Search Results


Use the fields below to perform an advanced search of The Dartmouth 's archives. This will return articles, images, and multimedia relevant to your query.




1000 items found for your search. If no results were found please broaden your search.



A Nugget in Time

(09/13/17 6:20am)

Upon arriving to Dartmouth, many students worry about how to survive in “The Middle of Nowhere, USA” — or, as we more commonly refer to it, the town of Hanover. This quaint New Hampshire town may lack the fast food chains, reasonably priced hair salons and reliable cell service that larger cities offer, but one piece of civilization that Hanover proudly showcases is its movie theater.












Students find places for belonging and community

(07/27/17 9:40pm)

Going away to college is many students’ first experience away from their families for an extended period of time, which can often lead to a difficult transition. Many students look to join various groups and communities on campus. These groups can range from friends to more structured organizations, such as cultural houses, sports teams or performance groups. By becoming a member of a particular community on campus, students can feel as if they have found their new home away from home. The Dartmouth asked seven students about their thoughts on family and communities at Dartmouth.


A look into the families of the greater Hanover community

(07/27/17 6:35pm)

Hanover, New Hampshire is home to 11,260 people, according to the 2010 census. Dartmouth students make up a good portion, with 20- to 24-year-olds occupying 25.5 percent of the population, according to the census. The next biggest percentages of the population, however, are 15- to 19-year-olds at 16.9 percent and 50- to 54-year-olds at 5.2 percent. In addition, 57.6 percent of the households in Hanover belong to families. In other words, Hanover families have a large stake in the Hanover experience. Living in a college town, they are inextricably linked to Dartmouth.



Perspectives on patriotism

(07/14/17 3:25am)

Patriotism, a long and tightly-held part of American identity, is waning among American youth. In a 2015 Pew survey, 73 percent of the Silent Generation — Americans born between 1928 and 1945 — described themselves as patriotic, while only 12 percent of millennials felt the same. Amid a strongly divided political climate, as well as a campus recovering from Fourth of July celebrations, The Dartmouth asked six students about their thoughts on patriotism and national identity.


Professor Bernard Avishai talks patriotism in the U.S. and Israel

(07/14/17 6:35am)

Government professor Bernard Avishai studies the Middle East and is author of three books on Israel. A former Guggenheim fellow, he writes on political economy and Israeli affairs for the New Yorker and also teaches at the Hebrew University of Jerusalem. At the College, he teaches classes titled “Politics of Israel and Palestine” and “Political Economy in the Age of Google.”


Editors' Note

(07/14/17 3:22am)

For some, the word “patriotism” elicits strong emotions. It can be part of one’s gratitude for all they have been given, or a set of memories from childhood, or a set of traditions. It can be a failure to live up to a certain ideal, or a blindness or prejudice that sometimes comes with such strong values. It can be a value that holds at least some remaining merit, or a vice donning virtue’s clothing. “Patriotism” can also carry many different words with it: “nationalism,” “freedom,” “civic duty” and “citizenship.”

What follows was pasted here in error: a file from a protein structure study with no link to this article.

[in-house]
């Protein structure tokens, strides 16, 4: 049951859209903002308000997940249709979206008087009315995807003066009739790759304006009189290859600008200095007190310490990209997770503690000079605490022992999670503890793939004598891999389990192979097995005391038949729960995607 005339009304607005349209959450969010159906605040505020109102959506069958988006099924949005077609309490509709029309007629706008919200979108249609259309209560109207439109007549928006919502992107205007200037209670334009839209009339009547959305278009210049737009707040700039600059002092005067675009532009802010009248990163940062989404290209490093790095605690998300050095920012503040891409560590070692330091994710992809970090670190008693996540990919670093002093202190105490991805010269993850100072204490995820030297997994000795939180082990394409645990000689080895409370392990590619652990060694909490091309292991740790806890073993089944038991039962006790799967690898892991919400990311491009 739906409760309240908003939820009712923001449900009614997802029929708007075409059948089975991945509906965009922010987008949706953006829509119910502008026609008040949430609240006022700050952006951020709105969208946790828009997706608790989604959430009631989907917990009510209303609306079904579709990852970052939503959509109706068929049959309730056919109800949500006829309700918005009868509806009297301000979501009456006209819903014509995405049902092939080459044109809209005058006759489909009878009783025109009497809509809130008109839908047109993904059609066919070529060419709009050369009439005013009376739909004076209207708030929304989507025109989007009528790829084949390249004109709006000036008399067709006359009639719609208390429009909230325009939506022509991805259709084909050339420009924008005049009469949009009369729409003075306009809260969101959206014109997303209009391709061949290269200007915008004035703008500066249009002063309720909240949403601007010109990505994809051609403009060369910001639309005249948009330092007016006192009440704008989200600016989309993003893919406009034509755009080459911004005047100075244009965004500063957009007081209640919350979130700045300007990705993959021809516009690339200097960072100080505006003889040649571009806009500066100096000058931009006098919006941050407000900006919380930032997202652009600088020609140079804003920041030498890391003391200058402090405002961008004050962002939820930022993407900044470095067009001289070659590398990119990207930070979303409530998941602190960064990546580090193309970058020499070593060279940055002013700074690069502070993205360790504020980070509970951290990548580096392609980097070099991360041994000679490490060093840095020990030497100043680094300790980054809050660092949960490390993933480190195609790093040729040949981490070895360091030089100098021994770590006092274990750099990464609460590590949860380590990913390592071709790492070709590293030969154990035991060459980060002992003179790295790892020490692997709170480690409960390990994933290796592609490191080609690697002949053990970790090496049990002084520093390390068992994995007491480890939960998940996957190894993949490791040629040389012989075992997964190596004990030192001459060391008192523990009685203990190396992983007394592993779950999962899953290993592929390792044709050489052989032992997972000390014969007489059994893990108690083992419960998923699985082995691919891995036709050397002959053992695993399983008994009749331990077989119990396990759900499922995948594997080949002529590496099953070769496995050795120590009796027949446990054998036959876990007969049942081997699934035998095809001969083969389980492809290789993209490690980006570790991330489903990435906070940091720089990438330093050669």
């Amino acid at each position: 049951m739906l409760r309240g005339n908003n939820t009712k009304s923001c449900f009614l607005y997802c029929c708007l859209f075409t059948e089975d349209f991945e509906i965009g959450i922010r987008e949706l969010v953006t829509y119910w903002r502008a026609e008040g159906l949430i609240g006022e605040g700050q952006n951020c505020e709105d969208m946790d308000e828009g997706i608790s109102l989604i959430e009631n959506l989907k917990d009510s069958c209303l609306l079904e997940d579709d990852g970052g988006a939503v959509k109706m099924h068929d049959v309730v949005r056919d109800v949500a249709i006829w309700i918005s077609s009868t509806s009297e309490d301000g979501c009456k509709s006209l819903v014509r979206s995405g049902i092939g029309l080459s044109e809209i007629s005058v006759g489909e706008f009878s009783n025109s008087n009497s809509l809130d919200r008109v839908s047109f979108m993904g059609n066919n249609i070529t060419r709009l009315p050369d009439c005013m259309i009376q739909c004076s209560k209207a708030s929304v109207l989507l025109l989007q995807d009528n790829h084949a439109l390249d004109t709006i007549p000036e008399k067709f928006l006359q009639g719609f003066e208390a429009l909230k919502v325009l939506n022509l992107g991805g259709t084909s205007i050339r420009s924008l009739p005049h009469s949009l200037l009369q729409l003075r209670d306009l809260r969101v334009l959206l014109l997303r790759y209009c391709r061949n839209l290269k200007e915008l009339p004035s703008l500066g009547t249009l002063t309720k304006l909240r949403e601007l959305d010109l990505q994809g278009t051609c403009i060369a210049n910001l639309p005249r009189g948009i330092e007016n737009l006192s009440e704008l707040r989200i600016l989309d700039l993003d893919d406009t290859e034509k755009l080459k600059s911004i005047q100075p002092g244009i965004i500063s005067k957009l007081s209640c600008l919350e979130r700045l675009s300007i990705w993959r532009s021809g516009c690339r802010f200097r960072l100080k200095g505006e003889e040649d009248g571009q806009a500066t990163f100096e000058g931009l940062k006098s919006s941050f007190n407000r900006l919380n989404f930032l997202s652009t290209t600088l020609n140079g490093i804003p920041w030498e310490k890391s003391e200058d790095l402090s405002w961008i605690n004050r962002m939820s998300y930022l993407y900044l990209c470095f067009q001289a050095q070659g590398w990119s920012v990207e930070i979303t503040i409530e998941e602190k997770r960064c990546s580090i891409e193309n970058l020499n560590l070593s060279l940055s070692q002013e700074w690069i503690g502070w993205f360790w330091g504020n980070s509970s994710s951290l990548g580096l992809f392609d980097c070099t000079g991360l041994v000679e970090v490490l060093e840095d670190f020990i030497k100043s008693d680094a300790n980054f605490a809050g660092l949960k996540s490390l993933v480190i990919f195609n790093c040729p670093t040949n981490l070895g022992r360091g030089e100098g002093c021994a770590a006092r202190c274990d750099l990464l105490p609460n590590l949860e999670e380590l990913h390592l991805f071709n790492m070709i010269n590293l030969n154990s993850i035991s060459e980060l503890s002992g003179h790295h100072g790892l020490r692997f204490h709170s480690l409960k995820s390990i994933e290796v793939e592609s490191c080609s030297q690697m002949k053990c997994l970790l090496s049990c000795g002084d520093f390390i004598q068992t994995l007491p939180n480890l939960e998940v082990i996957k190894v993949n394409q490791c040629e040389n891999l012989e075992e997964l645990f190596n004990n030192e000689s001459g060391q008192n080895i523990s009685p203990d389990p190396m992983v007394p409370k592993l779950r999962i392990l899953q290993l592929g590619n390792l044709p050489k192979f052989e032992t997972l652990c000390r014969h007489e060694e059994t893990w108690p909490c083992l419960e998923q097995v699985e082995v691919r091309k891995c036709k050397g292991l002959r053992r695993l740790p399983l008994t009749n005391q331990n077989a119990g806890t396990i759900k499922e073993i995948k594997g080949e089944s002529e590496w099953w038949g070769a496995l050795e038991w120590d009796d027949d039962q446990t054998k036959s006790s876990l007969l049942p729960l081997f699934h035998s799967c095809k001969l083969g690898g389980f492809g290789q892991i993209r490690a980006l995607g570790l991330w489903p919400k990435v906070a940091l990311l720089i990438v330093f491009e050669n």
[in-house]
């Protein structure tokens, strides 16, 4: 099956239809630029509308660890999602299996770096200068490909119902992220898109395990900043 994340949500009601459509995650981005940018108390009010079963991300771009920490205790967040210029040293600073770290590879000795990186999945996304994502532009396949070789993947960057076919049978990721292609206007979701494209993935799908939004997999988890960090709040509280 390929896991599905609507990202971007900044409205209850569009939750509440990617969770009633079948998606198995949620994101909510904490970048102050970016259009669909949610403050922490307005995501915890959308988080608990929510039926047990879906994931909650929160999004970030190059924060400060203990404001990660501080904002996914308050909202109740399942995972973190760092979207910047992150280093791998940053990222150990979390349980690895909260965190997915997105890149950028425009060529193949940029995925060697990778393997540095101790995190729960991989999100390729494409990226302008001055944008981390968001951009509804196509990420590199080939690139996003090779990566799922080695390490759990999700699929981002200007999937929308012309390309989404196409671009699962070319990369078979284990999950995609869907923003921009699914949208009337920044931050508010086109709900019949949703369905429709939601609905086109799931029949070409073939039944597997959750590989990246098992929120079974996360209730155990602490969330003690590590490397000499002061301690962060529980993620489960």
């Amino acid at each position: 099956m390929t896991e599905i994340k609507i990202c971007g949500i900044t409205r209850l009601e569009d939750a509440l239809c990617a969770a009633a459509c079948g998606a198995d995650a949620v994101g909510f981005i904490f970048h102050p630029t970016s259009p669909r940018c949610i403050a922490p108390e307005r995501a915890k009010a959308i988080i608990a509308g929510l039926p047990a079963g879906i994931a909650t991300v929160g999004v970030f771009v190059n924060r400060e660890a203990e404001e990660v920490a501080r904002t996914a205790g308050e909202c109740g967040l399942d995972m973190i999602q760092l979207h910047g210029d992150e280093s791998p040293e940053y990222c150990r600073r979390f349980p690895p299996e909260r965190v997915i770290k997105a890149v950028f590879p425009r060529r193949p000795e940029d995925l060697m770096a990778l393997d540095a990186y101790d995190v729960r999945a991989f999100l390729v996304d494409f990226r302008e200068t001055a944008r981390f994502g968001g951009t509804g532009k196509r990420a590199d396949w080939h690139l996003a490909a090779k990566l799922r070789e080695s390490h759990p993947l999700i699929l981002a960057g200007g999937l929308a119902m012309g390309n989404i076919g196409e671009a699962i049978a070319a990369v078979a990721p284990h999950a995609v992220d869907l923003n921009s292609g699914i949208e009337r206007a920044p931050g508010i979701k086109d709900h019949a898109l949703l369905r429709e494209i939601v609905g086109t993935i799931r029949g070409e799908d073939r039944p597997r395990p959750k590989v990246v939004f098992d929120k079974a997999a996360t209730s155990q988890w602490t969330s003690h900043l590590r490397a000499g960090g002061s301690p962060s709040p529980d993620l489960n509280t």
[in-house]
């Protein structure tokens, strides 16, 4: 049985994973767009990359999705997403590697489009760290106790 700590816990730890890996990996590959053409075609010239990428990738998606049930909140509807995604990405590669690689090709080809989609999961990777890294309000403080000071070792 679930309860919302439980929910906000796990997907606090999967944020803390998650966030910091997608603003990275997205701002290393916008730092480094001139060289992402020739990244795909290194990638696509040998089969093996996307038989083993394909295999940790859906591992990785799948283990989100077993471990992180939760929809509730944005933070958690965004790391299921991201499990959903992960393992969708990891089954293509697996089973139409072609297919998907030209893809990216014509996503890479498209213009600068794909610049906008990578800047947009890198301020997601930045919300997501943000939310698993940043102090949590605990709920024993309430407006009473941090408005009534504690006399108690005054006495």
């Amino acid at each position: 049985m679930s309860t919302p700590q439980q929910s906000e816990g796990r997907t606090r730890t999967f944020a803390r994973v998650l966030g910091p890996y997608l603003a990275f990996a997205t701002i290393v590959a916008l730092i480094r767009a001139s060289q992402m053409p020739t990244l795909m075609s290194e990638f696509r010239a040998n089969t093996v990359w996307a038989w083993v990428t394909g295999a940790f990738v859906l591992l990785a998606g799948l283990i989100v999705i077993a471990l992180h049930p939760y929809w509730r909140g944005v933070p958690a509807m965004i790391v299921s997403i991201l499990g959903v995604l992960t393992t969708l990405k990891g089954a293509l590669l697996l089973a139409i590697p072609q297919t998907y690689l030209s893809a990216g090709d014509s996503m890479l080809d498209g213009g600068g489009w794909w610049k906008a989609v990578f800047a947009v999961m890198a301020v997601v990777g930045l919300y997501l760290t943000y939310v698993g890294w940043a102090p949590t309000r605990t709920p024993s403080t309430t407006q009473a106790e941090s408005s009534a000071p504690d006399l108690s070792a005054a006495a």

Red, white, blue and green

(07/14/17 12:30am)

For the troubleshooters, a Facilities Operations and Management team charged with solving the College’s off-hours problems — floods, electrical issues, broken pipes — raising and lowering the flags on the Green is a more symbolic task. Less than a quarter of an hour after sunset on Wednesday, troubleshooters Stuart Bacon and Loren Cameron arrived to lower the flags.


Dartmouth's ghost stories

(06/29/17 6:25pm)

Most people don’t think of Dartmouth College as a breeding ground for paranormal activity. And compared to other colleges, it isn’t. According to an article written in an issue of the Dartmouth Alumni Magazine in 2004 by Joseph A. Citro, who is occasionally referred to as “the Bard of the Bizarre,” Dartmouth has relatively tame ghost stories. A veritable expert on the subject as an author of several supernatural books including “Cursed in New England: Stories of Damned Yankees,” Citro would know. In his article “Ghosts? Not Here!” he writes of an invisible organist at Yale and Victorian phantoms at Harvard. His reasoning for classifying us less than haunted? “Dartmouth’s admission requirements for spectral scholars must be unusually rigorous,” he wrote. Indeed, on my mission to Rauner Library to research the topic, I came up with only a thin file labeled “ghost stories.” However, through my research, I have discovered a small archive of stories haunting enough to entertain us all around a campfire.


Strips: the natural way to start summer

(06/29/17 12:35pm)

Sophomore trips, commonly referred to as “Strips,” has the potential to be the largest gathering of a class between matriculation and commencement. Held at the beginning of sophomore summer, this three day outdoor experience means different things to the people who participate. Strips co-director Paula Mendoza ’19, leaders Fisher Katlin ’19 and Alex Derenchuk ’19, and Strippee Diana Ge ’19 reflected on their experiences participating in this year’s Strips.